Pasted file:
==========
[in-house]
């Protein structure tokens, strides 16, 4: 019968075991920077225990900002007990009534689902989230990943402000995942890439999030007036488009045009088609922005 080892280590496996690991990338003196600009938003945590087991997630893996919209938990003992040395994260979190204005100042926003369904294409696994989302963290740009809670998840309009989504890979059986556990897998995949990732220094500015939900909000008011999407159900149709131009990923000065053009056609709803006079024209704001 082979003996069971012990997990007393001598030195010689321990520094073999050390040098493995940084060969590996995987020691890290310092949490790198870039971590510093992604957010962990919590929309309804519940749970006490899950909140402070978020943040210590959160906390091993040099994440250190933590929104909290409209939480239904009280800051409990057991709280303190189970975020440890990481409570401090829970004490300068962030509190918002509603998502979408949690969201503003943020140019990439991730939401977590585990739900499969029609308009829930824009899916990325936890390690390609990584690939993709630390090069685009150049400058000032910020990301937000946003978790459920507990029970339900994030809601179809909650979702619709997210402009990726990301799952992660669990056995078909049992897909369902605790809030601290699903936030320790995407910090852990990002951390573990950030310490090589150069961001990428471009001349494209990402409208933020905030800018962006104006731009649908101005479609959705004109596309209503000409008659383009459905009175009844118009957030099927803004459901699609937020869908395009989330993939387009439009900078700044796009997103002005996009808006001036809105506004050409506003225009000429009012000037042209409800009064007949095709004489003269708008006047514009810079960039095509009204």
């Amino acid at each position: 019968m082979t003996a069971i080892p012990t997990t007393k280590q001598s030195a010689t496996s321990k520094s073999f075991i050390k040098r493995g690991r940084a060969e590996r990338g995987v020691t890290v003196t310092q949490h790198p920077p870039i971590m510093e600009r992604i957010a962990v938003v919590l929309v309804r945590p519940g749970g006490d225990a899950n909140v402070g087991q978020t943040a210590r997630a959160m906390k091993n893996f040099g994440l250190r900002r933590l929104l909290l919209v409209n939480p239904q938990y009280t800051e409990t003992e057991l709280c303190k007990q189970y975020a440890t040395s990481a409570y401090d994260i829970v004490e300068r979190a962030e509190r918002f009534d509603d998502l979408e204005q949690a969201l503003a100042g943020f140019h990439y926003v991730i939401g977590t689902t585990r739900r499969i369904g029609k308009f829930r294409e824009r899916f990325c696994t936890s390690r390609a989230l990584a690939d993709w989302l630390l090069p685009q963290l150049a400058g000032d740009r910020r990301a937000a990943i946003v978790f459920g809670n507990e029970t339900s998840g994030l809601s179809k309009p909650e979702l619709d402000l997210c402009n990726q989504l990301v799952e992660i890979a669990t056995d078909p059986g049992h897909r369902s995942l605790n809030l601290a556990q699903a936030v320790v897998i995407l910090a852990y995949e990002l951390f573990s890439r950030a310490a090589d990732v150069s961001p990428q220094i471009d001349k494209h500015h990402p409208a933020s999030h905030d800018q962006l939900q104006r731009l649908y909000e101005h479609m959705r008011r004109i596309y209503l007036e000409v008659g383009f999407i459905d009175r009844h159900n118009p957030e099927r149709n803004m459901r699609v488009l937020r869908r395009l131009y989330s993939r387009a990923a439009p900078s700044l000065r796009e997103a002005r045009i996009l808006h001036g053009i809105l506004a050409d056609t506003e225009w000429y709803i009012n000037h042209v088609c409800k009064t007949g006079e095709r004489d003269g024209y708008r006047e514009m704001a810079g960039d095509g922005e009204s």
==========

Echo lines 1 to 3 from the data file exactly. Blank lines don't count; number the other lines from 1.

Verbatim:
[in-house]
């Protein structure tokens, strides 16, 4: 019968075991920077225990900002007990009534689902989230990943402000995942890439999030007036488009045009088609922005 080892280590496996690991990338003196600009938003945590087991997630893996919209938990003992040395994260979190204005100042926003369904294409696994989302963290740009809670998840309009989504890979059986556990897998995949990732220094500015939900909000008011999407159900149709131009990923000065053009056609709803006079024209704001 082979003996069971012990997990007393001598030195010689321990520094073999050390040098493995940084060969590996995987020691890290310092949490790198870039971590510093992604957010962990919590929309309804519940749970006490899950909140402070978020943040210590959160906390091993040099994440250190933590929104909290409209939480239904009280800051409990057991709280303190189970975020440890990481409570401090829970004490300068962030509190918002509603998502979408949690969201503003943020140019990439991730939401977590585990739900499969029609308009829930824009899916990325936890390690390609990584690939993709630390090069685009150049400058000032910020990301937000946003978790459920507990029970339900994030809601179809909650979702619709997210402009990726990301799952992660669990056995078909049992897909369902605790809030601290699903936030320790995407910090852990990002951390573990950030310490090589150069961001990428471009001349494209990402409208933020905030800018962006104006731009649908101005479609959705004109596309209503000409008659383009459905009175009844118009957030099927803004459901699609937020869908395009989330993939387009439009900078700044796009997103002005996009808006001036809105506004050409506003225009000429009012000037042209409800009064007949095709004489003269708008006047514009810079960039095509009204």
């Amino acid at each position: 019968m082979t003996a069971i080892p012990t997990t007393k280590q001598s030195a010689t496996s321990k520094s073999f075991i050390k040098r493995g690991r940084a060969e590996r990338g995987v020691t890290v003196t310092q949490h790198p920077p870039i971590m510093e600009r992604i957010a962990v938003v919590l929309v309804r945590p519940g749970g006490d225990a899950n909140v402070g087991q978020t943040a210590r997630a959160m906390k091993n893996f040099g994440l250190r900002r933590l929104l909290l919209v409209n939480p239904q938990y009280t800051e409990t003992e057991l709280c303190k007990q189970y975020a440890t040395s990481a409570y401090d994260i829970v004490e300068r979190a962030e509190r918002f009534d509603d998502l979408e204005q949690a969201l503003a100042g943020f140019h990439y926003v991730i939401g977590t689902t585990r739900r499969i369904g029609k308009f829930r294409e824009r899916f990325c696994t936890s390690r390609a989230l990584a690939d993709w989302l630390l090069p685009q963290l150049a400058g000032d740009r910020r990301a937000a990943i946003v978790f459920g809670n507990e029970t339900s998840g994030l809601s179809k309009p909650e979702l619709d402000l997210c402009n990726q989504l990301v799952e992660i890979a669990t056995d078909p059986g049992h897909r369902s995942l605790n809030l601290a556990q699903a936030v320790v897998i995407l910090a852990y995949e990002l951390f573990s890439r950030a310490a090589d990732v150069s961001p990428q220094i471009d001349k494209h500015h990402p409208a933020s999030h905030d800018q962006l939900q104006r731009l649908y909000e101005h479609m959705r008011r004109i596309y209503l007036e000409v008659g383009f999407i459905d009175r009844h159900n118009p957030e099927r149709n803004m459901r699609v488009l937020r869908r395009l131009y989330s993939r387009a990923a439009p900078s700044l000065r796009e997103a002005r045009i996009l808006h001036g053009i809105l506004a050409d056609t506003e225009w000429y709803i009012n000037h042209v088609c409800k009064t007949g006079e095709r004489d003269g024209y708008r006047e514009m704001a810079g960039d095509g922005e009204s």